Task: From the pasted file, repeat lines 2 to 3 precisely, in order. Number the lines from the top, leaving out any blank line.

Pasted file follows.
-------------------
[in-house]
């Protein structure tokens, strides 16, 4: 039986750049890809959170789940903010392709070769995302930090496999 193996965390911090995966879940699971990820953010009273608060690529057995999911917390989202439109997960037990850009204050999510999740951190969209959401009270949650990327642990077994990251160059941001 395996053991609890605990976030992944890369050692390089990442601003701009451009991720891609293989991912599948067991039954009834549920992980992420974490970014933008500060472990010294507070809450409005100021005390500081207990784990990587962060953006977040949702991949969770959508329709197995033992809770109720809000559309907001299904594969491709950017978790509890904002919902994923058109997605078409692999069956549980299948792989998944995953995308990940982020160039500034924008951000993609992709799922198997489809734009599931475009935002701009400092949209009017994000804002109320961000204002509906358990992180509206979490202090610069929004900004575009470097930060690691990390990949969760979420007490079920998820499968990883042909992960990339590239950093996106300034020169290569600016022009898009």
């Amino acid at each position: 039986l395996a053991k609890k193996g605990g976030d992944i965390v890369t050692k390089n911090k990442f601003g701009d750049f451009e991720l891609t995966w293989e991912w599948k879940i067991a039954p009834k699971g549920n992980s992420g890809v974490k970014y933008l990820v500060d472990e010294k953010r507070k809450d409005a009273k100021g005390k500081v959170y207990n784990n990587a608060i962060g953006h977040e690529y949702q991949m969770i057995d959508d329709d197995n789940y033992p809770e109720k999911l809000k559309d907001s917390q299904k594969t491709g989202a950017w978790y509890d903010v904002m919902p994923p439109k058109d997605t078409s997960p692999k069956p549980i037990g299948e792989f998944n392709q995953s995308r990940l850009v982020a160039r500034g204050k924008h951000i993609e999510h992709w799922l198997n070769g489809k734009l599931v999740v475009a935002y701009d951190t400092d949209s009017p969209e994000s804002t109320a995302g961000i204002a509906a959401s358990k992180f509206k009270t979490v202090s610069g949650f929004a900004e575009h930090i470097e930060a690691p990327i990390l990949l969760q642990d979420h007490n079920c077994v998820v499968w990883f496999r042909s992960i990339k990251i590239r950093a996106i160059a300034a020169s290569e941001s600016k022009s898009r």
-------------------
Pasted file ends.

């Protein structure tokens, strides 16, 4: 039986750049890809959170789940903010392709070769995302930090496999 193996965390911090995966879940699971990820953010009273608060690529057995999911917390989202439109997960037990850009204050999510999740951190969209959401009270949650990327642990077994990251160059941001 395996053991609890605990976030992944890369050692390089990442601003701009451009991720891609293989991912599948067991039954009834549920992980992420974490970014933008500060472990010294507070809450409005100021005390500081207990784990990587962060953006977040949702991949969770959508329709197995033992809770109720809000559309907001299904594969491709950017978790509890904002919902994923058109997605078409692999069956549980299948792989998944995953995308990940982020160039500034924008951000993609992709799922198997489809734009599931475009935002701009400092949209009017994000804002109320961000204002509906358990992180509206979490202090610069929004900004575009470097930060690691990390990949969760979420007490079920998820499968990883042909992960990339590239950093996106300034020169290569600016022009898009």
């Amino acid at each position: 039986l395996a053991k609890k193996g605990g976030d992944i965390v890369t050692k390089n911090k990442f601003g701009d750049f451009e991720l891609t995966w293989e991912w599948k879940i067991a039954p009834k699971g549920n992980s992420g890809v974490k970014y933008l990820v500060d472990e010294k953010r507070k809450d409005a009273k100021g005390k500081v959170y207990n784990n990587a608060i962060g953006h977040e690529y949702q991949m969770i057995d959508d329709d197995n789940y033992p809770e109720k999911l809000k559309d907001s917390q299904k594969t491709g989202a950017w978790y509890d903010v904002m919902p994923p439109k058109d997605t078409s997960p692999k069956p549980i037990g299948e792989f998944n392709q995953s995308r990940l850009v982020a160039r500034g204050k924008h951000i993609e999510h992709w799922l198997n070769g489809k734009l599931v999740v475009a935002y701009d951190t400092d949209s009017p969209e994000s804002t109320a995302g961000i204002a509906a959401s358990k992180f509206k009270t979490v202090s610069g949650f929004a900004e575009h930090i470097e930060a690691p990327i990390l990949l969760q642990d979420h007490n079920c077994v998820v499968w990883f496999r042909s992960i990339k990251i590239r950093a996106i160059a300034a020169s290569e941001s600016k022009s898009r």